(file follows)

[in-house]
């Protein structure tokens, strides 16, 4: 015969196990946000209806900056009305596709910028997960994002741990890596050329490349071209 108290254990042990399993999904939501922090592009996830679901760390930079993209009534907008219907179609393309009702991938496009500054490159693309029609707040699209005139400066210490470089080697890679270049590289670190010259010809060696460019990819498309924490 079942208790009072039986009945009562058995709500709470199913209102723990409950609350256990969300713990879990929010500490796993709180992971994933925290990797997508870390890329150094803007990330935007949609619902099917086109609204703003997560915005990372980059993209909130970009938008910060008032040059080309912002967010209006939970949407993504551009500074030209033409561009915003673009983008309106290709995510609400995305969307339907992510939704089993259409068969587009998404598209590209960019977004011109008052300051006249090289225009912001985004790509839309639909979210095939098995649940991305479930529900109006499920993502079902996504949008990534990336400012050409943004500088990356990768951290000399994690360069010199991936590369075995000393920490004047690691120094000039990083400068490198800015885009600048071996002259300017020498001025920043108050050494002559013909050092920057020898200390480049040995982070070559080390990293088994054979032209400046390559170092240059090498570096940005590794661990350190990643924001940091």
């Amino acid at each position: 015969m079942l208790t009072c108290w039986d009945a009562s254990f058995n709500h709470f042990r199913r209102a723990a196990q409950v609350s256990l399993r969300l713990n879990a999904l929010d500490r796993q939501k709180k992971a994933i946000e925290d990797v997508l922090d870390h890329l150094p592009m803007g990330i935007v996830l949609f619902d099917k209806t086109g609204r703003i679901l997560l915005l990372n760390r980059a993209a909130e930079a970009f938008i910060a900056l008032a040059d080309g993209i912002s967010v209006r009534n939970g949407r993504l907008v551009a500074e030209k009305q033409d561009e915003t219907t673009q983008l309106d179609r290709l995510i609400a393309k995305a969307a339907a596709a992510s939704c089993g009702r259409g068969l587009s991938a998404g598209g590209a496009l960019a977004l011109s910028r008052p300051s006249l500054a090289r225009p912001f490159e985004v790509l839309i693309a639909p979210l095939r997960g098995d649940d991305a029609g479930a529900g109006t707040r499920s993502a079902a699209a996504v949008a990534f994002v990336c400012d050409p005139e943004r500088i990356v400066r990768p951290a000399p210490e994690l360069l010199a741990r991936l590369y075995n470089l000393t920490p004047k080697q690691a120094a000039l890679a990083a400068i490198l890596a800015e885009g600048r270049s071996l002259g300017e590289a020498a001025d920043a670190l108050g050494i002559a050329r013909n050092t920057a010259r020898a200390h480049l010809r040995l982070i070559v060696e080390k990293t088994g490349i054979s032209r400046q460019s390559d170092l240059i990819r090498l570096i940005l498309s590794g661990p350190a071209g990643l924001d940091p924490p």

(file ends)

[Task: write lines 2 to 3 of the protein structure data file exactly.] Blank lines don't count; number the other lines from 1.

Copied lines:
């Protein structure tokens, strides 16, 4: 015969196990946000209806900056009305596709910028997960994002741990890596050329490349071209 108290254990042990399993999904939501922090592009996830679901760390930079993209009534907008219907179609393309009702991938496009500054490159693309029609707040699209005139400066210490470089080697890679270049590289670190010259010809060696460019990819498309924490 079942208790009072039986009945009562058995709500709470199913209102723990409950609350256990969300713990879990929010500490796993709180992971994933925290990797997508870390890329150094803007990330935007949609619902099917086109609204703003997560915005990372980059993209909130970009938008910060008032040059080309912002967010209006939970949407993504551009500074030209033409561009915003673009983008309106290709995510609400995305969307339907992510939704089993259409068969587009998404598209590209960019977004011109008052300051006249090289225009912001985004790509839309639909979210095939098995649940991305479930529900109006499920993502079902996504949008990534990336400012050409943004500088990356990768951290000399994690360069010199991936590369075995000393920490004047690691120094000039990083400068490198800015885009600048071996002259300017020498001025920043108050050494002559013909050092920057020898200390480049040995982070070559080390990293088994054979032209400046390559170092240059090498570096940005590794661990350190990643924001940091």
């Amino acid at each position: 015969m079942l208790t009072c108290w039986d009945a009562s254990f058995n709500h709470f042990r199913r209102a723990a196990q409950v609350s256990l399993r969300l713990n879990a999904l929010d500490r796993q939501k709180k992971a994933i946000e925290d990797v997508l922090d870390h890329l150094p592009m803007g990330i935007v996830l949609f619902d099917k209806t086109g609204r703003i679901l997560l915005l990372n760390r980059a993209a909130e930079a970009f938008i910060a900056l008032a040059d080309g993209i912002s967010v209006r009534n939970g949407r993504l907008v551009a500074e030209k009305q033409d561009e915003t219907t673009q983008l309106d179609r290709l995510i609400a393309k995305a969307a339907a596709a992510s939704c089993g009702r259409g068969l587009s991938a998404g598209g590209a496009l960019a977004l011109s910028r008052p300051s006249l500054a090289r225009p912001f490159e985004v790509l839309i693309a639909p979210l095939r997960g098995d649940d991305a029609g479930a529900g109006t707040r499920s993502a079902a699209a996504v949008a990534f994002v990336c400012d050409p005139e943004r500088i990356v400066r990768p951290a000399p210490e994690l360069l010199a741990r991936l590369y075995n470089l000393t920490p004047k080697q690691a120094a000039l890679a990083a400068i490198l890596a800015e885009g600048r270049s071996l002259g300017e590289a020498a001025d920043a670190l108050g050494i002559a050329r013909n050092t920057a010259r020898a200390h480049l010809r040995l982070i070559v060696e080390k990293t088994g490349i054979s032209r400046q460019s390559d170092l240059i990819r090498l570096i940005l498309s590794g661990p350190a071209g990643l924001d940091p924490p």